On the night of July 26/27th the 18th Battalion initiated a trench raid. Sadly, other then the report transcribed below, no further details, at this time, are known. The report was not signed making it uncertain who the author is but it is a valuable document. It makes mention of two private soldiers by name and gives insight to the activities of the 18th Battalion in its efforts to initiate and carry out actions to gather intelligence, keep the enemy off balance.
Note the differentiation of the roles, which were specialized. The use of Scouts, and Bombing Parties. The tasks needed to successfully carry out such a raid had been delineated into very specific skill sets. Sadly Private Martin was to pay the ultimate sacrifice as he was “severely” wounded and would later die a month later. He is buried in where he was born, at Belfast (Balmoral) Cemetery.
18th Canadian Battalion
Report on raiding enterprise by 18th Canadian Battalion on the night 26/27 July, 1916
The raiding party and flankers left our trench at 10:30 p.m., proceeding to the old French trench. The Scout Officer – Lieut. Allen1 – with Privates Forrester and Martin made their way to the enemy wire, to locate and prepare a lain for the raiding party to enter. At 1:05 a.m. the wire cutting was completed, wire was found to be very much thicker than it appears for O.P.’s, both officers agreeing that from 40 to 50 feet is a fair estimate. The wire-cutting was done without alarming the enemy and Private Martin returned to guide the raiding party to the gap. Entrance was effected, still without alarming the enemy, and 19 of the party lined the German front line trench, the remainder being left at the gap to clear and cover the party when retiring. The Bomb Officer – Lieut. McClinton – first got over the parapet and, finding the bay unoccupied, gave the signal for the rest of the party to get over; so far no alarm, and the bombing squads were sent down the trench, the bombing officer reported having himself covered about 60 yards of the trench, finding it unoccupied, with no evidence of gas, although the trench was evidently patrolled, because whilst cutting the wire Lieut. Allen reports hearing footsteps going along the trench, however as the gap had not been made, there was no opportunity to get at the patrol. During the search of the trench, which could not be made without a certain noise, the enemy took alarm and the party were challenged by a big Hun, who was promptly shot and toppled over. The party, having been discovered, and not being able to do any further business in the front line, made a concerted rush on the 2nd line, bombers covering the charge. The party was brought to a sudden stop by heavy wire entanglements and it being impossible to make further progress retired under a heavy bombing defence. The enemy appeared to have the range from support to the front trench very accurately, because most of the bombs fell there. Our causalities were 1 severely wounded. – Martin – 6 wounded of which 3 are slight and 2 missing.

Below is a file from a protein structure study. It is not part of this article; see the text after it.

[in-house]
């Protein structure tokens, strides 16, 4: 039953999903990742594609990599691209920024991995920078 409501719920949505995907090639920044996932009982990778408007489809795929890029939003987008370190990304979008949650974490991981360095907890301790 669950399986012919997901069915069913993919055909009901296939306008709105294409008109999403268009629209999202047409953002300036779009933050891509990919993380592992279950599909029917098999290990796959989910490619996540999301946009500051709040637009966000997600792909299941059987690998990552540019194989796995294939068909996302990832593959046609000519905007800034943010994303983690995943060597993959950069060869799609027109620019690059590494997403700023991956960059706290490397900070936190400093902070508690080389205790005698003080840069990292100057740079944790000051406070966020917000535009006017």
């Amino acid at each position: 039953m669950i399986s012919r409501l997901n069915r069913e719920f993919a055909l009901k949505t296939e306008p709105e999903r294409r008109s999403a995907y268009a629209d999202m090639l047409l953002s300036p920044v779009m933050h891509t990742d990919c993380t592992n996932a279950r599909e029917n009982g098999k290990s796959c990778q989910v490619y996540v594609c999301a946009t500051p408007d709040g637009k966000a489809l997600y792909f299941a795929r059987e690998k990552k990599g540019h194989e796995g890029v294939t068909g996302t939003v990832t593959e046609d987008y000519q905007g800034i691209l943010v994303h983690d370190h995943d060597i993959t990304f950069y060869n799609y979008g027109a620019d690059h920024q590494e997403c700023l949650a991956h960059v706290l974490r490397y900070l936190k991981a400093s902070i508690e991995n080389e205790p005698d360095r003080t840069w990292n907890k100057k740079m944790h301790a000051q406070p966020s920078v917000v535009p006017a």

It is evident that much work is going on in the support lines as sounds of a large working party were plainly heard. Just before our party was challenged, all work appeared to cease, the garrison and working party evidently attending to in anticipation of an attack, the enemy bombing commencing as soon as the sentry was shot. The wire between the front and second lines does not appear to be visible from the O.P.’s and is probably concealed by the paradoa of the front line. It would appear that the enemy, as a precaution against raids, had abandoned his front line and had constructed a new line within bombing distance, wiring the intervening space.
All the equipment noted in the detailed plan of the raid was found necessary and in every case used with good effect. In addition, puttees were removed and trousers tied below the knee with string. This was done to prevent puttees unrolling and becoming entangled in the wire.
The stretcher bearers and stretcher accompanied part to old FRENCH TRENCH where they remained, rendering valuable service. A flare was fired from this trench towards enemy line to indicate that party was clear. This was arranged for in case the artillery and machine guns were required to break up a counter-raid. The artillery and Machine Guns arrangement for action in case they were required were most complete, special liaison officers being detailed by O.C. artillery group to facilitate co-operation. No machine gun fire was turned on our party.
1. This is assumed to be Lieutenant A.S. Allen at this time.